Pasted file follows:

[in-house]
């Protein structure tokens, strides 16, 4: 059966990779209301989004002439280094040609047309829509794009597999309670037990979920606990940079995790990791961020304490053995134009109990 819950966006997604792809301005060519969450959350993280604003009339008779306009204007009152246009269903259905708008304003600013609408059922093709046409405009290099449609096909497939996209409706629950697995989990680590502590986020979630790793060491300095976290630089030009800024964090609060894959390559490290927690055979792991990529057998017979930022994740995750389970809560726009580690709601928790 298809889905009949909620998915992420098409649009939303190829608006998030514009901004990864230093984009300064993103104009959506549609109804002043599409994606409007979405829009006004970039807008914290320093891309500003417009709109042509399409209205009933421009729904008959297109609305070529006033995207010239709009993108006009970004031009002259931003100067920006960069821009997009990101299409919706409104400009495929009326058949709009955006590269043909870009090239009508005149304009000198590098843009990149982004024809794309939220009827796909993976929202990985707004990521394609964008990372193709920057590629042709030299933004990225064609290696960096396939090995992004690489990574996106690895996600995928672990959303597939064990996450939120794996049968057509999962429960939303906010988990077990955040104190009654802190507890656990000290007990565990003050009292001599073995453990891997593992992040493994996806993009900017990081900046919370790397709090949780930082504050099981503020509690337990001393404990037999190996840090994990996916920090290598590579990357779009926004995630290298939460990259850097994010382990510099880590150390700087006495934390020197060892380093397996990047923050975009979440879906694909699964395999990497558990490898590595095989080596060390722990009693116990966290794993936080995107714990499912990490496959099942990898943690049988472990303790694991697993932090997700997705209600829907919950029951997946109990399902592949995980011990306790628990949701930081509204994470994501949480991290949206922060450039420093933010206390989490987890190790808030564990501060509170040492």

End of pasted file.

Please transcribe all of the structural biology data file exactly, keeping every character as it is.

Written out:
[in-house]
């Protein structure tokens, strides 16, 4: 059966990779209301989004002439280094040609047309829509794009597999309670037990979920606990940079995790990791961020304490053995134009109990 819950966006997604792809301005060519969450959350993280604003009339008779306009204007009152246009269903259905708008304003600013609408059922093709046409405009290099449609096909497939996209409706629950697995989990680590502590986020979630790793060491300095976290630089030009800024964090609060894959390559490290927690055979792991990529057998017979930022994740995750389970809560726009580690709601928790 298809889905009949909620998915992420098409649009939303190829608006998030514009901004990864230093984009300064993103104009959506549609109804002043599409994606409007979405829009006004970039807008914290320093891309500003417009709109042509399409209205009933421009729904008959297109609305070529006033995207010239709009993108006009970004031009002259931003100067920006960069821009997009990101299409919706409104400009495929009326058949709009955006590269043909870009090239009508005149304009000198590098843009990149982004024809794309939220009827796909993976929202990985707004990521394609964008990372193709920057590629042709030299933004990225064609290696960096396939090995992004690489990574996106690895996600995928672990959303597939064990996450939120794996049968057509999962429960939303906010988990077990955040104190009654802190507890656990000290007990565990003050009292001599073995453990891997593992992040493994996806993009900017990081900046919370790397709090949780930082504050099981503020509690337990001393404990037999190996840090994990996916920090290598590579990357779009926004995630290298939460990259850097994010382990510099880590150390700087006495934390020197060892380093397996990047923050975009979440879906694909699964395999990497558990490898590595095989080596060390722990009693116990966290794993936080995107714990499912990490496959099942990898943690049988472990303790694991697993932090997700997705209600829907919950029951997946109990399902592949995980011990306790628990949701930081509204994470994501949480991290949206922060450039420093933010206390989490987890190790808030564990501060509170040492």